Hitman Frank Kitchen’s assignment to kill a celebrated art collector, who’s fallen behind on his debts, takes a turn when his victim’s sister, a sociopathic surgeon, decides to punish him in the unique way only she can. Abducted and operated on against his will, Frank awakens in an altered condition – but with a hitman’s hunger for revenge…
The life of a hired killer is one full of danger. The odds that at some point in time, you’re going to be facing someone looking to exact revenge for a life you’ve taken is more a matter of when than if. That said Frank Kitchen embraces the life of his chosen profession. He’s quick and efficient, he keeps himself at the top of his game through training and experience, and he understands how to do business in the realms of underworld crime. What he isn’t prepared for, however, is how to react when he becomes the focus of a sociopathic surgeon out to exact retribution for the death of her heavily in debt brother. What she’s going to take from Frank has nothing at all to do with death.
This story by film director, screenwriter, and producer Walter Hill (The Warriors, Hard Times, 48 Hours, Sothern Comfort, Red Heat, and Last Man Standing to name just a few of his credits), written by France’s Matz (aka Alexis Nolent), is all about revenge in all of its various flavors… at least on the surface. Beneath the simple action movie shoot ‘em up premise, there’s a bigger psychological play going on. Frank Kitchen is the penultimate tough guy. He’s violent, he’s lethal, and he’s got one helluva game when it comes to scoring the cheap and sleazy one-night stands whenever the mood hits.
Along comes a plastic surgeon that’s gone completely off the rails. When Frank kills her brother to fulfill a contract, she targets him for payback. Already deeply involved with one of Frank’s steady customers, a powerful crime boss named Gleason, the doctor begins working toward her goal. With some planning and a hefty pile of money, Gleason arranges to have Frank delivered into her care. When she’s done with him, Frank isn’t anywhere near the man he used to be.
Forced to adjust to his new situation, Frank turns to booze and the occasional random act of violence. What he discovers is that he’s still able to deal out his own brand of rough justice. So begins the second act of The Assignment (an interesting double play on words, now that I think about it…), as Frank works his way through the food chain of Gleason’s operation. His end goal is to make his way to Gleason himself, and then on to the surgeon who so drastically changed his life. Surgically altered as a woman, as fully and completely as is medically possible, Frank now has to decide who he wants to be.
The art by French artist and designer Jef (aka Jean-Francois Martinez) is graphic, in both the violence and the sexual situations that play out in the book. Adapted into a movie, I would have to say that there would be some cuts made if the filmmakers were determined to stick to an ‘R’ rating. What’s more interesting is that Jef’s character designs make things a little more believable. In the beginning, Frank Kitchen would have to be described as something of a “pretty boy”. When the reveal comes and we see Frank in his new skin, it’s a little less jarring and unbelievable than it might have been (although I still have trouble figuring out why the hell Frank would go on his revenge-fueled bloodbath wearing stiletto heels, but he does manage it with style and grace).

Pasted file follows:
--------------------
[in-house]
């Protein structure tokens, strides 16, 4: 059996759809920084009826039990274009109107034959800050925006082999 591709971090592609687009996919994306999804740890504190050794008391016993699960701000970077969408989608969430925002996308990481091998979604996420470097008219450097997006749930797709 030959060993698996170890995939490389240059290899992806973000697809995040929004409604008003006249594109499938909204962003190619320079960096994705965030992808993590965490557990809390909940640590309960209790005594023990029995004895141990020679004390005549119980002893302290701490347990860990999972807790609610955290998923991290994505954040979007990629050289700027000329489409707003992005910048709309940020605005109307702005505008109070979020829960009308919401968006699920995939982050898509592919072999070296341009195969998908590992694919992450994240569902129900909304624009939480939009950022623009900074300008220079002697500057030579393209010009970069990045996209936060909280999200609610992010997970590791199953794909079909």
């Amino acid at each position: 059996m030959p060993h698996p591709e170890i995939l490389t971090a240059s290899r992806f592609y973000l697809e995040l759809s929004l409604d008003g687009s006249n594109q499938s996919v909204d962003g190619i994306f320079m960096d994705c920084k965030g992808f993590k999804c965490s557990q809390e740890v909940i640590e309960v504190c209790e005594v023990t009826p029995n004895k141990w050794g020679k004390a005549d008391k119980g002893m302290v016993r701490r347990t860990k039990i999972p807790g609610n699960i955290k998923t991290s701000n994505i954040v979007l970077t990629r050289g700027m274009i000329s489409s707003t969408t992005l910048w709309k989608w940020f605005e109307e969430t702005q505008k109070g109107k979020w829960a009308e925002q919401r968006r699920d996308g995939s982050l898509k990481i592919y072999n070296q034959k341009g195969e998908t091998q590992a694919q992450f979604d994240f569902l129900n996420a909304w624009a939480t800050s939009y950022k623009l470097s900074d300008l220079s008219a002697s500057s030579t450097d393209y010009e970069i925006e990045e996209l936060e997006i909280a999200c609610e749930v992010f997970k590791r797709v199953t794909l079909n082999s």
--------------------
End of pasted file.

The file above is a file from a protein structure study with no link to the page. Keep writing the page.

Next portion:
The underlying story dips into the very relevant topic of gender. What defines “gender”? Is it a simple matter of physiology over psychology, or vice versa? When Frank asks the question, “What they’ve done to me… what does it make me?” the simple revenge story takes a step back, and is replaced by the concept of both personal and gender identity. Frank looks every bit a woman, but that hasn’t changed his own perception… at least, not at first. Now that he’s the object of men’s desires, desires that up until very recently he felt and very often indulged in, Frank is forced to experience the seedy flipside. While his change in character might come across as a little fast, maybe a bit contrived, it still fits into the framework of the story… there isn’t time to fully explore the multitude of mental adjustments it would take to reach Frank’s level of acceptance. As the creative team opted to reach for a healthy dose of artistic license in many aspects of the book, the reader’s going to have to indulge in a bit of suspension of disbelief in order to get to the good stuff.
Overall, this is a good, gritty, down and dirty action story, with deeper layers of social relevance to be taken in and enjoyed on either level. Or both levels. However you choose to look at it, neither aspect of the book really gets in the way of the other. It all comes together into a solid crime noir kind of book, chock full of graphic content to shock and thrill.
Or both? Whatever, I don’t judge.
PS- Walter Hill did get his movie made, starring Michelle Rodriquez, Sigourney Weaver, and Tony Shalhoub… check out the trailer here.